At the July 28 City Council meeting, all but two members voted to hand over operations of the Austin Resource Center for the Homeless (ARCH) to Urban Alchemy.
That’s the California-based nonprofit that has limited experience running overnight emergency shelter spaces, even less of a footprint in Austin, and in fact little support among the 11-member Council.
“This is not a situation any one of us wants to be in with our shelter,” Mayor Pro Tem Alison Alter explained before abstaining from the vote. “I see very much that we need to have someone in place to operate the shelter … but I am not yet at a place where I can affirmatively vote in favor of Urban Alchemy.”
Alter, who earned her bachelor’s degree at Stanford University, said she has connections in California’s homeless service provider community and the “mixed things” she heard from those connections – beyond the concerning and thoroughly reported stories published by at least three different California media outlets – led her to sitting out the vote. CM Mackenzie Kelly voted against awarding the contract to UA, saying that allowing the nonprofit to operate the ARCH was “not an acceptable [risk]” and that with more time, the city could have found a better fit for the shelter. “We do deserve to give individuals experiencing homelessness the best quality of services available and I’m not sure I can affirmatively say that” with the UA contract.
Even those who voted for the contract could only offer tepid support for Urban Alchemy. “This is a really bad situation,” Mayor Steve Adler began. “We don’t have a really good option and choice because we didn’t have time to find one.” But, summing up the sentiments of those CMs who voted in favor of the UA contract, the “danger and risk” of having no provider to operate the ARCH come Sept. 30, when the city’s contract with current operator Front Steps terminates, would be much worse. “It’s not the perfect solution,” Adler concluded. “There just aren’t any better alternatives.”
At the urging of advocates for the unhoused – an effort led by João Paulo Connolly, co-chair of the local Homelessness Response System Leadership Council – Adler and CM Leslie Pool incorporated amendments to the item intended to add guardrails to the contract (as well as the contract for operation of the Southbridge shelter, which was awarded to the Austin Area Urban League). Those amendments include a commitment for the new operator to “prioritize re-hiring” current Front Steps staff – but only those in positions that are funded through city contracts. Other positions funded by federal dollars (case managers working to house veterans or in other permanent supportive housing programs, for example) could be excluded.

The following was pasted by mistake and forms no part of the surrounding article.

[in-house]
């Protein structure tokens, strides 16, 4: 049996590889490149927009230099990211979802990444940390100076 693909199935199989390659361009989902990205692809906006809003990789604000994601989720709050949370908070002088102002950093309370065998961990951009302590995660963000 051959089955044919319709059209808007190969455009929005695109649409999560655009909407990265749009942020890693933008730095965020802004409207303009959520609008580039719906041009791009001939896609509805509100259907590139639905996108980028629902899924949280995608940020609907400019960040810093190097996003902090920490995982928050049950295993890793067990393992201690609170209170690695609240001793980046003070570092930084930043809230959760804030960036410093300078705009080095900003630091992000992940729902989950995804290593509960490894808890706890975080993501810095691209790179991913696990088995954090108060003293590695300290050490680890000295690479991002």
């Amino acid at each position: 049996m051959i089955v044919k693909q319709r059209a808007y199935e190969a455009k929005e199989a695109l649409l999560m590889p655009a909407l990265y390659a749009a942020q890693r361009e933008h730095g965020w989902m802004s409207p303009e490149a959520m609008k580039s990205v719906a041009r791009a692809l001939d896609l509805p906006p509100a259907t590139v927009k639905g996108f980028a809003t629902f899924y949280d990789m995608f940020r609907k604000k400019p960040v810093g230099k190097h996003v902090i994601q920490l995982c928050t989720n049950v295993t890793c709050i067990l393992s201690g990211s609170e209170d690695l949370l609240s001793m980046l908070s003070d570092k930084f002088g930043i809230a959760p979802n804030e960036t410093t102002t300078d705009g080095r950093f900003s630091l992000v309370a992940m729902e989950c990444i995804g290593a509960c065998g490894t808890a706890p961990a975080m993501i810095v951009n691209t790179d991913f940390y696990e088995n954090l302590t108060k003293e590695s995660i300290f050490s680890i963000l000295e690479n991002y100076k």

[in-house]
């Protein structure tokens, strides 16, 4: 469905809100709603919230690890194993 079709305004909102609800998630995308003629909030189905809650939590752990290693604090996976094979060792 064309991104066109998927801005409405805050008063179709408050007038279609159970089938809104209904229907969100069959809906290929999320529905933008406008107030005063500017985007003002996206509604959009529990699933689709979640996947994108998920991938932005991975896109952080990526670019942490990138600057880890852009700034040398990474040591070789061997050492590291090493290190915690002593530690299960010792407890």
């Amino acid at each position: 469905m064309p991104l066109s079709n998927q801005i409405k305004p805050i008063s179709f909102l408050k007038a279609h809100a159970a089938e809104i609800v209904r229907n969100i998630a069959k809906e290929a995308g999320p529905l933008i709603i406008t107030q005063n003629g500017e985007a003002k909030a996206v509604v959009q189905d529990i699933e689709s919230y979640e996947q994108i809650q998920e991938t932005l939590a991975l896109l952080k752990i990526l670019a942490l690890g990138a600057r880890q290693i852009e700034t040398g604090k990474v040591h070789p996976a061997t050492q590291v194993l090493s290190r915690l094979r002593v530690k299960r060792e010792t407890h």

Other amendments will require quarterly reports to Council on operations at both shelters; quarterly meetings for both operators with the Leadership Council and direction urging UA and AAUL to collaborate with other service providers; “professional uniforms” for staff; and the initiation of a broad systemwide review of the Austin-Travis County shelter plan.
CM Kathie Tovo explained that she “really struggled” with how to vote. Representing Downtown Austin where the ARCH is located and where many people living without shelter congregate, Tovo has been focused on homelessness for years. In her 11 years on the dais, she’s long worked with leadership at Front Steps to improve operations at the ARCH. Clearly, those efforts were unsuccessful, but handing over the contract to a controversial nonprofit that is lauded by some and feared by others left Tovo in a place where she “wasn’t sure what the best path forward” would be.
Tovo casually raised the idea of a two-week delay to better vet Urban Alchemy and possibly identify other potential operators (UA was the only applicant). But that suggestion received a cool response from Austin Public Health Director Adrienne Stirrup. A delay would give the new operator less time to work with Front Steps on a transition plan, Stirrup said, leading to greater uncertainty for the staff and clients who depend on the ARCH. “I wouldn’t be able to give you a lot of assurances of what may happen” had a delay in the vote occurred, Stirrup said.
Ultimately, Tovo sided with her colleagues and prioritized maintaining services at the ARCH over a more thorough vetting of UA or a lengthier bidding process, reflecting the difficult position faced by Council. APH says it needs authorization now to negotiate a contract with UA before signing it on Aug. 15. At that point, APH, Front Steps, and the new operators will begin work on a transition to ensure that clients who have already invested time and energy into a housing plan experience as few setbacks as possible.